Wednesday, September 07, 2005
Bill Cochran's Outdoors: Diseased deer has Virginia officials concerned
Bill Cochran's Outdoors
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- A good trade: Virginia trout for Kentucky elk
- Forget the odds-makers; Salem’s John Crews believes he can win the Bassmaster Classic.
- The good and bad of the 2012 saltwater fishing season
- Column archive
Bill's Field Reports
- Virginia General Assembly goes soft on outdoor issues
- Quail Unlimited calls it quits
- Field reports archive
At first glance, the 2-1/2-year old buck sprawled along the edge of a road in West Virginia wasn’t anything out of the ordinary. So many deer are killed by vehicles in the Mountain State that officials often don’t bother to carry off the bodies. They simply dump lime onto the carcass, which explains those mounds of white you see along the roadsides.
But this buck was different. It tested positive for the dreaded Chronic Wasting Disease, a fatal and highly contagious neurological ailment sometimes called the Mad Cow Disease of deer.
It was the first time CWD has been detected in West Virginia and it caused state wildlife officials to sound the alarm of its CWD Response Plan. That included alerting officials in Virginia, which it did Friday.
The deer was found in Hampshire County, approximately 10 miles from the Virginia state line adjacent to Frederick County. That means it isn’t just a problem for West Virginia, but also is a huge concern for Virginia.
Virginia officials could have told their West Virginia peers, “We told you so.” The Virginia Department of Game and Inland Fisheries has been well above average in its aggressiveness to keep CWD out of the state. It has:
>Resisted often strong pressure to stock elk in far Southwest Virginia and has allowed hunters to shoot elk that wander into the state from stockings in Kentucky.
>No longer issues permits for deer farming, which has pretty well dried up this industry.
>Has tested 1,200 deer for CWD; at least one from every county in the state.
>Has a CWD response plan in place.
>Has hired it’s first-ever wildlife veterinarian, Dr. Jonathan Sleeman.
>Has prohibited the importation and transportation of deer in the state including animals used as live deer displays in outdoor shows.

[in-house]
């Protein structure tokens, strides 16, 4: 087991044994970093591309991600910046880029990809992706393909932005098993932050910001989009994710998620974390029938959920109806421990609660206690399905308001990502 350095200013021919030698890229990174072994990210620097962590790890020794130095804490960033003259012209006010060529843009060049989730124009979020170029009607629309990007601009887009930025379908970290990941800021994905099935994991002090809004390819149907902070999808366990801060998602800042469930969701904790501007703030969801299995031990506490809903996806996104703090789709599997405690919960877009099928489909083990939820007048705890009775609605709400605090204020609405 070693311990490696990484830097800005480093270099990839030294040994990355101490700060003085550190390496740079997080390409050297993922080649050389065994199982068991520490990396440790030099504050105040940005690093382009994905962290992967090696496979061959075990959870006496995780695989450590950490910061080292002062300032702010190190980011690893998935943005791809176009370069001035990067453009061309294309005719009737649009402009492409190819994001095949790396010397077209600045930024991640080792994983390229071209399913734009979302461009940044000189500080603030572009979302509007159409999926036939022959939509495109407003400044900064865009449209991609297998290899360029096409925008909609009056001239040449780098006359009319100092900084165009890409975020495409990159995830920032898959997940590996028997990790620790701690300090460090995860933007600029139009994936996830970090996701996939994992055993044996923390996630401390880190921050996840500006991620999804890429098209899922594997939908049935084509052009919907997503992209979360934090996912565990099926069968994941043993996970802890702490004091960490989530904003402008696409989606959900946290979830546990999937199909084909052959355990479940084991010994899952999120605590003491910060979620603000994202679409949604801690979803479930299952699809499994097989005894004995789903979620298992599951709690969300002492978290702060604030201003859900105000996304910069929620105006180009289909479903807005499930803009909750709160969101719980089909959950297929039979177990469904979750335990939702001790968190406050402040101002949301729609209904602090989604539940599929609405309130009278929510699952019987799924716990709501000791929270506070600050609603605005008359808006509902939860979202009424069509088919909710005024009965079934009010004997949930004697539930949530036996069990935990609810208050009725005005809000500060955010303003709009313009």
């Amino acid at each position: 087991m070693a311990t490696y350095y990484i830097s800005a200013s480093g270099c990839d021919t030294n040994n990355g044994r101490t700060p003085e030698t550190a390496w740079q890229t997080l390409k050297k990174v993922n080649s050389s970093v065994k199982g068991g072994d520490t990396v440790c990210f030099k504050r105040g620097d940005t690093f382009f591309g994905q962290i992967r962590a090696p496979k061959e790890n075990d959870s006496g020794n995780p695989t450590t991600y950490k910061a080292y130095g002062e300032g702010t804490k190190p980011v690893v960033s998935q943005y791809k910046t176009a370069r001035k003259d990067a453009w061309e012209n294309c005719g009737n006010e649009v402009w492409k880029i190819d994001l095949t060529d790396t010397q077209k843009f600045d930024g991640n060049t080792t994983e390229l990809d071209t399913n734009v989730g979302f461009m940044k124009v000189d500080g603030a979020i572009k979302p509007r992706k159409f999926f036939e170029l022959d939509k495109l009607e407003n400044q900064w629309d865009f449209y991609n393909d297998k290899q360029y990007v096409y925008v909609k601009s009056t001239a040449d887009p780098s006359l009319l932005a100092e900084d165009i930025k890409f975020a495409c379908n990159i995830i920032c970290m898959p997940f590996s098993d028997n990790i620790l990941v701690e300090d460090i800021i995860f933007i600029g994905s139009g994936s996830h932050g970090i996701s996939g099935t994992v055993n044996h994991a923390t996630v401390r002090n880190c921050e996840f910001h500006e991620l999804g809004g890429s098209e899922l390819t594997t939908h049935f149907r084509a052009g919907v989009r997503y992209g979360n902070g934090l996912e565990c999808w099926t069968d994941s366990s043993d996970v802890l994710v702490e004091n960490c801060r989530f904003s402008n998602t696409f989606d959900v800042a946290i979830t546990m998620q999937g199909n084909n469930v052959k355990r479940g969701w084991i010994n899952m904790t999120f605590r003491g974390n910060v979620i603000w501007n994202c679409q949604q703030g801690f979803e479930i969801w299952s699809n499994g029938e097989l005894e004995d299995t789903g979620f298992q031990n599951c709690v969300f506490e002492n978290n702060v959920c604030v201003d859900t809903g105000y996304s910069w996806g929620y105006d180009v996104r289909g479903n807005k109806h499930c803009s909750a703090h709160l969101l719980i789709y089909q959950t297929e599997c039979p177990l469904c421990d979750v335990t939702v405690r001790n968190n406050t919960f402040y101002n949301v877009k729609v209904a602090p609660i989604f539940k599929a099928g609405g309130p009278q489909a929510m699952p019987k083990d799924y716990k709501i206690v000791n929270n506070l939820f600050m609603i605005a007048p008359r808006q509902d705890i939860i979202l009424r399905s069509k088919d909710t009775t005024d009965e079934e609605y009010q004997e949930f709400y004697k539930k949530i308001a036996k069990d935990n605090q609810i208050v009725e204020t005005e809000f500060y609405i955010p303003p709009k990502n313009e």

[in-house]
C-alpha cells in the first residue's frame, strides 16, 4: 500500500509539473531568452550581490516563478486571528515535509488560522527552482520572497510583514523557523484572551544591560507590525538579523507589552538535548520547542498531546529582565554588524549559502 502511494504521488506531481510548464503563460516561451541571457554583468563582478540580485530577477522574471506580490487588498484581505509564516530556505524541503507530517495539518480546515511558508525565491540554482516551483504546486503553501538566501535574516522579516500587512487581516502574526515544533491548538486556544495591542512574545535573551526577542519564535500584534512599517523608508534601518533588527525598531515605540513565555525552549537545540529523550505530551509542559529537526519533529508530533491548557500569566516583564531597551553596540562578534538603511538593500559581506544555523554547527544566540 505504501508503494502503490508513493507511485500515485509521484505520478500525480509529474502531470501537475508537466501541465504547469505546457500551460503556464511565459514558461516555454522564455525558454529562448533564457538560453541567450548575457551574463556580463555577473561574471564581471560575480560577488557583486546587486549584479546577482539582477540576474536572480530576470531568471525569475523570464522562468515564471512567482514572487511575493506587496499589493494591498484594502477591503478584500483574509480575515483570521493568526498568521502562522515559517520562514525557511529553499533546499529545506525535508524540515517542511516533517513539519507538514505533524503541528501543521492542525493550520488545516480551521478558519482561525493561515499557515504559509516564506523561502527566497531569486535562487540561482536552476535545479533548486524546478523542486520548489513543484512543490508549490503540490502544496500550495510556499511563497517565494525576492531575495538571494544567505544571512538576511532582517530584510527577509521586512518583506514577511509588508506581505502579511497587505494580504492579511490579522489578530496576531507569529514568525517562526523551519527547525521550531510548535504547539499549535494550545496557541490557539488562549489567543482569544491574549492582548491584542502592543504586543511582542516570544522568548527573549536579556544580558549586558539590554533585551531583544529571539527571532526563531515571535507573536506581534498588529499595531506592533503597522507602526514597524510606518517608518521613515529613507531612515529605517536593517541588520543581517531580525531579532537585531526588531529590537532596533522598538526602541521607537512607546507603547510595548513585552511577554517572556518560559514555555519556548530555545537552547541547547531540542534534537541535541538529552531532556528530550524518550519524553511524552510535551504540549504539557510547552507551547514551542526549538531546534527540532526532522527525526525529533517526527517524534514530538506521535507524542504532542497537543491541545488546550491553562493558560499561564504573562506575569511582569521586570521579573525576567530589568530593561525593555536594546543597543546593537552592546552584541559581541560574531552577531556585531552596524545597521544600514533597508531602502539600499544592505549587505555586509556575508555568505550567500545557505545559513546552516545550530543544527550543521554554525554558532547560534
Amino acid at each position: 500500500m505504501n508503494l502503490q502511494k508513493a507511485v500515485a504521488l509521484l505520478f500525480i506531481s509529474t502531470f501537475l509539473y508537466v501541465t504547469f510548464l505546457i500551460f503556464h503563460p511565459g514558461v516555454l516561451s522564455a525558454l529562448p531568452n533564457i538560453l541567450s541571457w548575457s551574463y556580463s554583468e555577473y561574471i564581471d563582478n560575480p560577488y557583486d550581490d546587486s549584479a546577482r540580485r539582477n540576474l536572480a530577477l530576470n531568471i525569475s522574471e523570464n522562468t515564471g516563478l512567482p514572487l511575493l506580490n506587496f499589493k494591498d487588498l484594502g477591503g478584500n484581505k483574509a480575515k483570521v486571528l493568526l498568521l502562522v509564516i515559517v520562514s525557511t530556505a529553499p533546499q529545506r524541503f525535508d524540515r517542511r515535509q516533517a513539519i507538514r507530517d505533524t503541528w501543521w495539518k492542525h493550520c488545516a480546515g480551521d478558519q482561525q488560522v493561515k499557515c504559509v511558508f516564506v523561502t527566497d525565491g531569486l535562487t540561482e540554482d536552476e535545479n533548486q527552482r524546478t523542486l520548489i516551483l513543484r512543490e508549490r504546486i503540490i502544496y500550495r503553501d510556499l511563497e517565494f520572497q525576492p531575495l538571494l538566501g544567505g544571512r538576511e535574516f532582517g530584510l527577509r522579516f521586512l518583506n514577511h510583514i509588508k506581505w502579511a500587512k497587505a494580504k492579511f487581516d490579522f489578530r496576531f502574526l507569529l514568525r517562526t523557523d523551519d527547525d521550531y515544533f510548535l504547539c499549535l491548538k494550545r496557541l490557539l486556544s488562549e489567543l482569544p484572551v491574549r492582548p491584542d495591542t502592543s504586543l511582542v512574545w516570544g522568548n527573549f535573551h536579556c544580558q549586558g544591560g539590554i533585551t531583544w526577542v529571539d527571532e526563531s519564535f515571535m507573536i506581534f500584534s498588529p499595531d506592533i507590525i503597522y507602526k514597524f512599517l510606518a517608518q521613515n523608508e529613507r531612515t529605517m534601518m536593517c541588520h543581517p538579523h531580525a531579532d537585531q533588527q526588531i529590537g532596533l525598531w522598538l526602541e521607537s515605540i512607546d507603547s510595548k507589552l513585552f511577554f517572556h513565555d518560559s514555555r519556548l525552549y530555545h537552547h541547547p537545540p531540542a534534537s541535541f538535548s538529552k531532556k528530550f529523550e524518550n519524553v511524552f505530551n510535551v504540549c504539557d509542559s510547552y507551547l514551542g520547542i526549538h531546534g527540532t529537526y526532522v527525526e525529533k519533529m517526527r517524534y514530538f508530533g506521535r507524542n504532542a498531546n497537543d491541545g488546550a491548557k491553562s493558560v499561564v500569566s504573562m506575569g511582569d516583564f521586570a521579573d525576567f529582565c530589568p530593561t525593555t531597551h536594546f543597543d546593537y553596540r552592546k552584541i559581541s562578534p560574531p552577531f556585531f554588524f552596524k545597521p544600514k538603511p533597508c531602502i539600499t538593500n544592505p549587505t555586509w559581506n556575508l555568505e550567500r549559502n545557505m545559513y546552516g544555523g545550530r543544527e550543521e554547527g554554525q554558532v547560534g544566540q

>Has a proposal pending that would prohibit hunters from transporting a whole deer carcass into the state when returning from a hunt in other states or Canadian provinces where CWD is present. Another proposal would make it illegal to feed deer from Sept. 1 through the first Saturday in January. Feeding can congregate deer and enhance the spread of disease, biologist say.
The weak spot in Virginia’s CWD defense system is the fact that border states are less stalwart in guarding against the disease. At its July board member, DGIF officials identified the most likely routes for CWD to enter Virginia. One is from elk stocked in Kentucky, another is from deer farms in adjoining states, including West Virginia.
“Unfortunately, we were not surprised by the location of the case in West Virginia,” said Dr. Sleeman. “We had already identified this region as a high risk area for CWD due to concentration of captive deer facilities in West Virginia and Maryland. We had planned to conduct enhanced surveillance in the western part of Northern Virginia this fall.”
Those surveillance plans shifted into high gear Friday. One of the first responses will be to determine the magnitude and geographic extent of CWD, said Dr. Sleeman.
“If more than one case is found we will establish a population reduction area to contain the disease,” he said.
Deer and deer hunting benefit the economy of Virginia and West Virginia in a major way. When CWD hit Wisconsin, hunting license sales plunged, along with expenditures for hunting gear and other goods and services required of hunters.
The discovery of CWD in West Virginia represents a significant threat to the state’s white-tailed deer, West Virginia officials say. However, a sudden and widespread die-off is not expected. Officials likened the disease to a 30- to 50-year epidemic with “unknown ramification.”
At this point, there is no evidence that CWD is in Virginia, said Dr. Sleeman. He expressed confidence that the safeguards implemented in Virginia since 2002 have paid of, and additional safeguards will be introduced.
The DGIF is moving to keep sportsmen informed. This likely will include statements that there is no evidence CWD can be transmitted to humans or livestock. With major deer hunting beginning in less than one month, officials can be expected to work hard to inform hunters that they can go ahead and enjoy the deer season and the venison they bring home.